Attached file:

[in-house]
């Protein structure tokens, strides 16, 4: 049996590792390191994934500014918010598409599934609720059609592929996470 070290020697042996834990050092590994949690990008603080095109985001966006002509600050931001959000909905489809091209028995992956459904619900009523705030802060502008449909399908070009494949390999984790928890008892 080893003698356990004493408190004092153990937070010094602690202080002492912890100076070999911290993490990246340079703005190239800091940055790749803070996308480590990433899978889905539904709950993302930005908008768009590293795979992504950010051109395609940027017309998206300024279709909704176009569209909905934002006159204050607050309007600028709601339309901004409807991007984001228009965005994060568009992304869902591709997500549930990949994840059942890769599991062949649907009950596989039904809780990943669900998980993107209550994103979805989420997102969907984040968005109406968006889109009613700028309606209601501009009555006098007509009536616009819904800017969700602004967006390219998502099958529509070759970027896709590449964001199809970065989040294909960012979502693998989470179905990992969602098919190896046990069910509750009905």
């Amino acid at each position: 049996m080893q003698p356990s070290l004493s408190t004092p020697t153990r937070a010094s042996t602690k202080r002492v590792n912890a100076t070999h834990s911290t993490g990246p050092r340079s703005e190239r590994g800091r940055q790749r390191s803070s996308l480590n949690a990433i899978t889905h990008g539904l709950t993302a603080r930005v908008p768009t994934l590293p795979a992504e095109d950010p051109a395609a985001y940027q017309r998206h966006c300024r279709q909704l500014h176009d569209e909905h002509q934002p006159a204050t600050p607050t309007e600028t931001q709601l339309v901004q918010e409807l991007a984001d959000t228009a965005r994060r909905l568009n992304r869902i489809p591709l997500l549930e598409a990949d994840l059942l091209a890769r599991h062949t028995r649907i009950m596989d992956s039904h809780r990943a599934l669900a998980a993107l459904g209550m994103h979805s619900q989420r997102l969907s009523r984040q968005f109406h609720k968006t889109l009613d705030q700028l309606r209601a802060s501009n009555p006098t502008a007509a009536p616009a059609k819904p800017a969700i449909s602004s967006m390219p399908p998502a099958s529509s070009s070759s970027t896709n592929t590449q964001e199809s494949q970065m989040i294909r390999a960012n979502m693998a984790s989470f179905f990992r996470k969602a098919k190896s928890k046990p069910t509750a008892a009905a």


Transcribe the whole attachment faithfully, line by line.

[in-house]
């Protein structure tokens, strides 16, 4: 049996590792390191994934500014918010598409599934609720059609592929996470 070290020697042996834990050092590994949690990008603080095109985001966006002509600050931001959000909905489809091209028995992956459904619900009523705030802060502008449909399908070009494949390999984790928890008892 080893003698356990004493408190004092153990937070010094602690202080002492912890100076070999911290993490990246340079703005190239800091940055790749803070996308480590990433899978889905539904709950993302930005908008768009590293795979992504950010051109395609940027017309998206300024279709909704176009569209909905934002006159204050607050309007600028709601339309901004409807991007984001228009965005994060568009992304869902591709997500549930990949994840059942890769599991062949649907009950596989039904809780990943669900998980993107209550994103979805989420997102969907984040968005109406968006889109009613700028309606209601501009009555006098007509009536616009819904800017969700602004967006390219998502099958529509070759970027896709590449964001199809970065989040294909960012979502693998989470179905990992969602098919190896046990069910509750009905």
């Amino acid at each position: 049996m080893q003698p356990s070290l004493s408190t004092p020697t153990r937070a010094s042996t602690k202080r002492v590792n912890a100076t070999h834990s911290t993490g990246p050092r340079s703005e190239r590994g800091r940055q790749r390191s803070s996308l480590n949690a990433i899978t889905h990008g539904l709950t993302a603080r930005v908008p768009t994934l590293p795979a992504e095109d950010p051109a395609a985001y940027q017309r998206h966006c300024r279709q909704l500014h176009d569209e909905h002509q934002p006159a204050t600050p607050t309007e600028t931001q709601l339309v901004q918010e409807l991007a984001d959000t228009a965005r994060r909905l568009n992304r869902i489809p591709l997500l549930e598409a990949d994840l059942l091209a890769r599991h062949t028995r649907i009950m596989d992956s039904h809780r990943a599934l669900a998980a993107l459904g209550m994103h979805s619900q989420r997102l969907s009523r984040q968005f109406h609720k968006t889109l009613d705030q700028l309606r209601a802060s501009n009555p006098t502008a007509a009536p616009a059609k819904p800017a969700i449909s602004s967006m390219p399908p998502a099958s529509s070009s070759s970027t896709n592929t590449q964001e199809s494949q970065m989040i294909r390999a960012n979502m693998a984790s989470f179905f990992r996470k969602a098919k190896s928890k046990p069910t509750a008892a009905a």